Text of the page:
1) Hello there! Hows things, and whats new in the world of Dreamer?
Things are good! We're producing at the moment and putting out our new stuff, pictures songs etc the response has been great so far.

2) What are the bands plans for the next few months?

In the next few months as well as the releases and the usual gigs,
we're showcasing in London, we're looking to do a free gig and getting in the industry to see us!

3) How would you describe your style?
We're going for the parisian electro look, vintage sport and 8-bit 80s gaming mixed in with the current trend of kooky tight jeans and leather jackets.

4) In terms of fashion, who and what are yr influences?
We're influenced a lot by the styles coming out of europe and the electro bands from there, particularly Justice. Bright neon colours and retrowear!

5) If you could trade wardrobes with one person, who would it be and why?
Matt Bellamy's wardrobe would be interesting! He's had some nice stuff in the past, he's a bit short though...

6) Where are your favourite places to shop?
Topman is always good for basic stuff, asos and h&m, but the best things are always found in vintage stores on ebay or in the cities, paris is good. Then modify them to fit or turn them into something else!

7) What items in yr wardbrobe hold particular sentimental value to you?

My custom nike dunks! Everywhere I go I get asked about them and I wear them to every gig!

8) What significance do you think fashion holds to todays youth?
I think the youth of today wear their colours quite literally, you'd have to go a long way to find someone young or otherwise who doesn't make some effort to dress in a way they perceive to be cool or at least socially acceptable. It's good that you can still outrage people though!

9) What are your biggest ever fashion mistakes?

Coming from Port Talbot I think everything I wore was a fashion
mistake up until a few years ago! My biggest mistake was probably something skater orientated, layers and layers of random shirtage going on mixed in with ridiculously expensive and samey surfwear!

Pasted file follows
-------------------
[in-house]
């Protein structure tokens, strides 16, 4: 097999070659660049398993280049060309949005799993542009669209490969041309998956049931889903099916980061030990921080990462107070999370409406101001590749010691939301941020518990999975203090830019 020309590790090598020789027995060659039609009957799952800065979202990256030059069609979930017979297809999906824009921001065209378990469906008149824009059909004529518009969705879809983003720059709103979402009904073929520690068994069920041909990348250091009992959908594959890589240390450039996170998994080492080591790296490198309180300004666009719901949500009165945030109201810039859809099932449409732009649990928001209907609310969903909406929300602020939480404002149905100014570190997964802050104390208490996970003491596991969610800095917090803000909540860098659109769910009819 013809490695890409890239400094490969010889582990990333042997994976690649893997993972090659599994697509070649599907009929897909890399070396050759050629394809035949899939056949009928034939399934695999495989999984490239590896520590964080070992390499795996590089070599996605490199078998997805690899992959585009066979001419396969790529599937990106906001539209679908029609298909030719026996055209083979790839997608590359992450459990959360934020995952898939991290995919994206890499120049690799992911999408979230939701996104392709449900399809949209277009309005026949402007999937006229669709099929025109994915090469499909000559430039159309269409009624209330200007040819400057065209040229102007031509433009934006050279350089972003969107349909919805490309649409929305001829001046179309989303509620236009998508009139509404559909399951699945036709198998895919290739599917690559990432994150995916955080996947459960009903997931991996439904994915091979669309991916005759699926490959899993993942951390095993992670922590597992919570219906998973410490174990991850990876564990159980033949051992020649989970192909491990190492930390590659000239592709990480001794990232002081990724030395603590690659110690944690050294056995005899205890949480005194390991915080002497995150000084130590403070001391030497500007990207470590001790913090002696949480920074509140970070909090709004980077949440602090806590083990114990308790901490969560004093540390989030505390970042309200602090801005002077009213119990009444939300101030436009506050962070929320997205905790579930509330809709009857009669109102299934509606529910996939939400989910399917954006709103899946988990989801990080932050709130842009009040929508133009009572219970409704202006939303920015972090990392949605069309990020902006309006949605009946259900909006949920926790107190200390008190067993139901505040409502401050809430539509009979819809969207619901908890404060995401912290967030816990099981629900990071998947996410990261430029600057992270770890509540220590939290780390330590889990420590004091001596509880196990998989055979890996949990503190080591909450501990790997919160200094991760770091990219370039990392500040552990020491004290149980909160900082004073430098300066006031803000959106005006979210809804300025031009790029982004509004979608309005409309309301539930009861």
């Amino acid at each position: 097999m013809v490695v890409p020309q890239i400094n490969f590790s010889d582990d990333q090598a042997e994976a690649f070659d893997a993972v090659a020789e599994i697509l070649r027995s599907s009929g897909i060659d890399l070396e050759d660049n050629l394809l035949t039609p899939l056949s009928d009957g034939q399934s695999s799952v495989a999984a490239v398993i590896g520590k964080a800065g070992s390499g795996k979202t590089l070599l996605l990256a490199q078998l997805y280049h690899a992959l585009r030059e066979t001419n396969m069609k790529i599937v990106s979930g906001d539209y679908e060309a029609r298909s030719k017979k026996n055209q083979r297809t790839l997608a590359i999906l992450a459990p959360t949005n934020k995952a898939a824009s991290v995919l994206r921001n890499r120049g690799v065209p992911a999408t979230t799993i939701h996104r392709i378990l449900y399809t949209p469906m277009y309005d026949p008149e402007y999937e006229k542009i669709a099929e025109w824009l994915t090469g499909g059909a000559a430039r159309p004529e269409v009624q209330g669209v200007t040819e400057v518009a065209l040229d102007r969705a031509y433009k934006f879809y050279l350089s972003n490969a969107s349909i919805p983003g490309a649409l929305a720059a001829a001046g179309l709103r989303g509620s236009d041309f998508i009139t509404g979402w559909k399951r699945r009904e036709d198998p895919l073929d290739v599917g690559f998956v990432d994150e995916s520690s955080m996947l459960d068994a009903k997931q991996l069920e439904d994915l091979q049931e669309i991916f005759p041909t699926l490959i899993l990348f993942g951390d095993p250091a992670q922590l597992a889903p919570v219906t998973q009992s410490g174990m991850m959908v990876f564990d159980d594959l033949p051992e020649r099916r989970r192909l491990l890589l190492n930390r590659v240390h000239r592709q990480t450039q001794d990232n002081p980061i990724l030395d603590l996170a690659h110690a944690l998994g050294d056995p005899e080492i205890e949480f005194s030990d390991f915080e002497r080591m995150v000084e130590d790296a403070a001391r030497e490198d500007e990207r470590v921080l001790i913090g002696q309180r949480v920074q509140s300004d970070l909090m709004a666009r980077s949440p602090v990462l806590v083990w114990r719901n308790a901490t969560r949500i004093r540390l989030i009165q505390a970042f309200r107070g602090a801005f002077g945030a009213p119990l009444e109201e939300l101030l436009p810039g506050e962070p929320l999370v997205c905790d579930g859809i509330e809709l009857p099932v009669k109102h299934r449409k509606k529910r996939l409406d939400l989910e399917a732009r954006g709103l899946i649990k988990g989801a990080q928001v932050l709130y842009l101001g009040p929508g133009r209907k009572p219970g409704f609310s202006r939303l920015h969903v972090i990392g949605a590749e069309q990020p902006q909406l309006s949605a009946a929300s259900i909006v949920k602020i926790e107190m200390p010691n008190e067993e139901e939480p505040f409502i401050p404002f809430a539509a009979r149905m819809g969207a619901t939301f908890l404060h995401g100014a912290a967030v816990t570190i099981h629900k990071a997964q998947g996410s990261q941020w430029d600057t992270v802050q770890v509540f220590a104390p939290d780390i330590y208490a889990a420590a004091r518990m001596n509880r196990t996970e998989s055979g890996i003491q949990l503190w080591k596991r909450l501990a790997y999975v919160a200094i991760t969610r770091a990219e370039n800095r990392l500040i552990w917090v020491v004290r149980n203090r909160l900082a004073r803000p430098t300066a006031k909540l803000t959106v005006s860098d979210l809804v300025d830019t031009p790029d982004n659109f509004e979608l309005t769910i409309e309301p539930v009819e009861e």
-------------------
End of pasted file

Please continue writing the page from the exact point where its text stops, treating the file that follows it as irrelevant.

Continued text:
10) What are your three golden style rules?

I think the three most important things to get right are hair, a
good interesting top and a remarkable pair of something on your feet!



An epidemic which I quite enjoy being part of. However, like the creator of this blog, Miss Spacecadet Betti, I try to avoid the fashions that come under the heading of Pandemic.
This means that instead of following trends religiously and obsessing over labels and prices, I wear whatever the hell I feel like wearing when I wake up in the morning.

This week I've been feeling very Old, Old Fashioned and I've gone back a century or so to celebrate modern Victoriana Gothic. It all started when I saw this ring for £4 in a major high street retail outlet named after a bird. Because I didn't have anything else gold as I’m a notorious fan of the silver, obviously I had to get the earrings and the necklace to match. Before I knew it I was draped in Pearls, Cameos and antique look gold. In true Blue Peter style, here’s one I made earlier (a collage example anyway).

So you’ve got the Classic Bling, you’ve slicked on the eyeliner and smoked your eye shadow more than a bacon rasher. What next? You may ask. Well I’ll tell you, more ruddy accessories.

Now I admit that I may look a little odd dressed in black in the should-be-sunny month of July. But the weather was crap and my outfits reflected the mourning of the summer. That's my excuse anyway.